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About Yvonne Fisher

Yvonne Fisher, who has lived in the Algarve for 13 years, gives swimming classes to children of all ages – and the one major aspect of her classes is to encourage her pupils to know how to turn around and grab the edge of the pool – a simple manoeuvre that could so easily save their lives.

Yvonne’s history of swimming is a fascinating one.

“Up until I was 40 years old, I couldn’t swim – but not for want of trying.  Unfortunately, my parents had neither the time nor the inclination to teach us to swim, so I pretended I could. That resulted in a near drowning for me at the age of 11, but left me determined to keep trying. I went on to have a family of my own, making sure both of my children could swim; in fact, my son joined the local diving club, and I just watched!

Finally, at the age of 40, I resolved to change my life completely, and learning to swim was top of the list. I started with the local council, but the instructor put armbands on me, leaving me humiliated and ashamed.”

 It was soon afterwards that Yvonne found Sid Shephard, who ran a company called Dolphin Swim School.  Not only did they teach her to swim, they also persuaded her to train as a swimming teacher. 

“I gave up my full time sales job and worked for Sid and Jean Shephard for six years before coming to Portugal. Initially I specialised in teaching adults to swim, simply because I could understand what they were going through, and still do, but I was drawn more and more into baby training, untilI developed my own methods which work so well, particularly here in Portugal where we are surrounded by pools! And I don’t use armbands!” she says.

Safety first Yvonne’s paramount concern in all her classes is safety.

She knows of several children who have fallen into water, but have managed to get themselves out, or at least hold on until help arrived.

“Eva, one of my young pupils, who has been attending my classes since she was a tiny baby, fell into a pool recently, and got herself out! Apart from the obvious delight these little ones give me and their parents, I hope I’ve helped a bit. If I have saved one little child from drowning, it would have been worth it!” says Yvonne.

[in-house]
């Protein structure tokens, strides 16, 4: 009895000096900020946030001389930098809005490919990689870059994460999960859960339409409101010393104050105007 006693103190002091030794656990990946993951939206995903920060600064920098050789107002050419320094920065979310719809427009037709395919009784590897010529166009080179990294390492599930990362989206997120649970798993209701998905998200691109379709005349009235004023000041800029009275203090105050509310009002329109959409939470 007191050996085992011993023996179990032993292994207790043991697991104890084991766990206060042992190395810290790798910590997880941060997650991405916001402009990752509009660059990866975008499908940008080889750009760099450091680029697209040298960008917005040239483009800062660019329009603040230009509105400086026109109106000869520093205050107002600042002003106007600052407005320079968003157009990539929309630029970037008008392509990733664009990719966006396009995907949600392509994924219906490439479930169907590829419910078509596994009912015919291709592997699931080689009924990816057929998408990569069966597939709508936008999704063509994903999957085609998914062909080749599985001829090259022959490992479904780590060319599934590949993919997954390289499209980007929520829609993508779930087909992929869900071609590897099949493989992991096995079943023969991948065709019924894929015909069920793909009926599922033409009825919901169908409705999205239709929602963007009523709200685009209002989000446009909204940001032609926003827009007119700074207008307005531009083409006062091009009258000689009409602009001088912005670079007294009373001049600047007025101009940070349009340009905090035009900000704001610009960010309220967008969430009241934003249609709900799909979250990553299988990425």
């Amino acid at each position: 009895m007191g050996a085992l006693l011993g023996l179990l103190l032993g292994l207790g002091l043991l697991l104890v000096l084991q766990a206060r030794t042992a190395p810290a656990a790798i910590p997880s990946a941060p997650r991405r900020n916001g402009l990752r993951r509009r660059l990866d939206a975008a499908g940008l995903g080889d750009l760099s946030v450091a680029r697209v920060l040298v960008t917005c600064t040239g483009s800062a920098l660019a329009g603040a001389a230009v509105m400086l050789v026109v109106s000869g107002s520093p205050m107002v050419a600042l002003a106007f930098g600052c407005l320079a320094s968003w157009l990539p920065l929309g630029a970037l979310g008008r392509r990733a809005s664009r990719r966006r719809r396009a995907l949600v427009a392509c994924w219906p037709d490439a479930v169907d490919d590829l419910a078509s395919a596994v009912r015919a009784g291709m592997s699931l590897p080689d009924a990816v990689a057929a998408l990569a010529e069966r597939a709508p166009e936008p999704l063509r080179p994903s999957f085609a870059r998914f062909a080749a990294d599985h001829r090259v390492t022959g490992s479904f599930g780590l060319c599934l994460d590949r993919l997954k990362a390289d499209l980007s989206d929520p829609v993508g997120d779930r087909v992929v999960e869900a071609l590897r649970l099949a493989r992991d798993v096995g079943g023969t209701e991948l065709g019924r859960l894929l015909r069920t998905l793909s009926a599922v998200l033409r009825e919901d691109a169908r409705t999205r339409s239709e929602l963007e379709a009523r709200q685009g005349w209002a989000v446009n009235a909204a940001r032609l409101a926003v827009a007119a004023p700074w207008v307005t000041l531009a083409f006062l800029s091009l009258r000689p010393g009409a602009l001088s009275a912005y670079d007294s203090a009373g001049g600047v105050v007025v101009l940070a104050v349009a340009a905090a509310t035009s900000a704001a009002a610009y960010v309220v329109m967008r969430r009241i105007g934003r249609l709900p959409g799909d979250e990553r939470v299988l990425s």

I recently visited one of her classes, at the Lagos Marina Hotel, where her youngest attendee was just 11 weeks old. The classes are small, each child being in the arms of one of their parents and Yvonne aims to make the classes fun and interesting – for both parent and child. The toddlers are encouraged to “turn, turn, swim to mummy”, where it is amazing to see babies doing exactly that!

“They love going under the water”, says Yvonne.

“All babies look upwards for bright colours and light so they know which way is up”. But don’t they swallow or inhale any of the water? I ask.

“Not at all. In layman’s terms, it’s a completely reflexive muscular action of the throat which closes the airway, preventing water entering the lungs or stomach.  Much like the valve on a car tyre,” answers Yvonne.

Classes last half an hour and include singsongs as well as ‘teaching’ the toddlers to fall into the water and to turn around independently. The majority of the babies Yvonne works with learn to swim by the time they are two-and-a-half to three years old. Mandy and Dave Ware have been taking their nine month old daughter, Olivia, to swimming classes with Yvonne since she was just three months old and they are both amazed at the results. “She has even swum under water for nine seconds”, says Mandy. “It’s incredible!”

*Note from Yvonne:- this copy was written many years ago.


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